BIRTHRIGHT

Once again, Coburn (Voices in the Dark, 1994, etc.) uses crime as the point of departure for an examination of his troubled characters. This time, though, the crime is the crime of the century, and the canvas is uncommonly broad and rich. It all begins as a typical story of two kids from the Bronx, Rudy Farber and Joseph Shellenbach, competing for the favors of one Gretchen Krause (who says openly that she loves them both) and waiting for the big break that'll lift them out of their dead-end lives. Rolling-stone carpenter Rudy's idea of a big break is the ransom he's sure his latest client, Charles Lindbergh, will pay for the return of his son. But shortly after Rudy hatches his kidnapping plan—which will involve both Shell and Rudy's dim, honorable co-worker Bruno Richard Hauptmann as accomplices—Shell's own baby, David, dies, a casualty of his disturbed wife Helen. Aching to make Helen whole again, Shell carries out his part of the plan but adds a wrinkle by switching the children, leaving David to be found by the authorities who'll hunt down Hauptmann, and raising Charles Lindbergh Jr. as his own. The changeling can't halt Helen's slide toward twilit apathy, but he becomes the mainstay of his proud, agonized father's life. Coburn echoes Doctorow's Ragtime not only in his compounding of fiction, myth, and history, but in the syncopated, insistently metaphorical rhythms of his prose, which winnows years and decades down to mordant images as young David and his friends, echoing the fortunes of their forebears, find their bodies swelling and thrusting under their clothes, phone girlfriends or prostitutes once a week, then mark their advancing years by looking everywhere for handrails. Since nothing ever changes in Coburn's sad, dizzying view of history, it's only a matter of time—under Ronald Reagan, centrist Republican David is running for Massachusetts governor—when Shell confronts his son with the truth about his parentage. A revelation almost unbearably tender and haunting.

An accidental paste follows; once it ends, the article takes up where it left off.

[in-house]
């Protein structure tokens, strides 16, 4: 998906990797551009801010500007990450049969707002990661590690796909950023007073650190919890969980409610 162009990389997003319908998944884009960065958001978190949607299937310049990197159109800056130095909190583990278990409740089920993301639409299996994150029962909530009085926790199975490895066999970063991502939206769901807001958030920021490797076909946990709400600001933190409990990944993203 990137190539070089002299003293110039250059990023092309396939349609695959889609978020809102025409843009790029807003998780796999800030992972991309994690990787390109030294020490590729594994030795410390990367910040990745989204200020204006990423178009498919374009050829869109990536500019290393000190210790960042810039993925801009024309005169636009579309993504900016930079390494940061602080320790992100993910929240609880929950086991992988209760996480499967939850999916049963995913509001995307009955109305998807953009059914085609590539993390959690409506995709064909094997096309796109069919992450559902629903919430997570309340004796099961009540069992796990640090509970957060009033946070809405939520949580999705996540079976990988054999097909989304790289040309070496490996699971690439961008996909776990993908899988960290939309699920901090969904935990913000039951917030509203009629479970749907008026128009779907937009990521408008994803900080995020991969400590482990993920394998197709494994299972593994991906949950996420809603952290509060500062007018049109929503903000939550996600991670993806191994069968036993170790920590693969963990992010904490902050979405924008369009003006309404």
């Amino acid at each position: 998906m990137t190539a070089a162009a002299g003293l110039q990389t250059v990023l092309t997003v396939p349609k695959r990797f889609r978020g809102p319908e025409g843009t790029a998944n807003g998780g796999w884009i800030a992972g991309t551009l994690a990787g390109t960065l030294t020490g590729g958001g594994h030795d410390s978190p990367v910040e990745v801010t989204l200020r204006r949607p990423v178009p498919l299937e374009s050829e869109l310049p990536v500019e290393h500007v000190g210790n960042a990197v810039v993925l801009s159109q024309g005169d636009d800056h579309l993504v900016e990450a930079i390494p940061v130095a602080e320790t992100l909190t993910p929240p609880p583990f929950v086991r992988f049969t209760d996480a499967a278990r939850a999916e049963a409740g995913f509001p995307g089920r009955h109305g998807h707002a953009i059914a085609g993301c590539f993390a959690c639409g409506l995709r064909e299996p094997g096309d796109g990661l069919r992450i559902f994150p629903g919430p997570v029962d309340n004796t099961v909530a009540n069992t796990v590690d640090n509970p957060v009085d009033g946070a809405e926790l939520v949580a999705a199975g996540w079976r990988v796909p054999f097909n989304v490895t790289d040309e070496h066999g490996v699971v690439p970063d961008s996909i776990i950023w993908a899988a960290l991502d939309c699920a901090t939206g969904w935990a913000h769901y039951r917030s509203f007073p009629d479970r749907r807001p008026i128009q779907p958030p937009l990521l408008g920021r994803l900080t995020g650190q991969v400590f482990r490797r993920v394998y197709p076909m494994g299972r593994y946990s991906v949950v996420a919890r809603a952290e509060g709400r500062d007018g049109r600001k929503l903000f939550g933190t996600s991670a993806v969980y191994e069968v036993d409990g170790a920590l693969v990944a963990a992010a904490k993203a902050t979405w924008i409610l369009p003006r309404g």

Pub Date: Oct. 1, 1997

ISBN: 0-684-81529-X

Page Count: 320

Publisher: Simon & Schuster

Review Posted Online: June 24, 2010

Kirkus Reviews Issue: Aug. 15, 1997

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Forget about solving all these crimes; the signal triumph here is (spoiler) the heroine’s survival.

A CONSPIRACY OF BONES

Another sweltering month in Charlotte, another boatload of mysteries past and present for overworked, overstressed forensic anthropologist Temperance Brennan.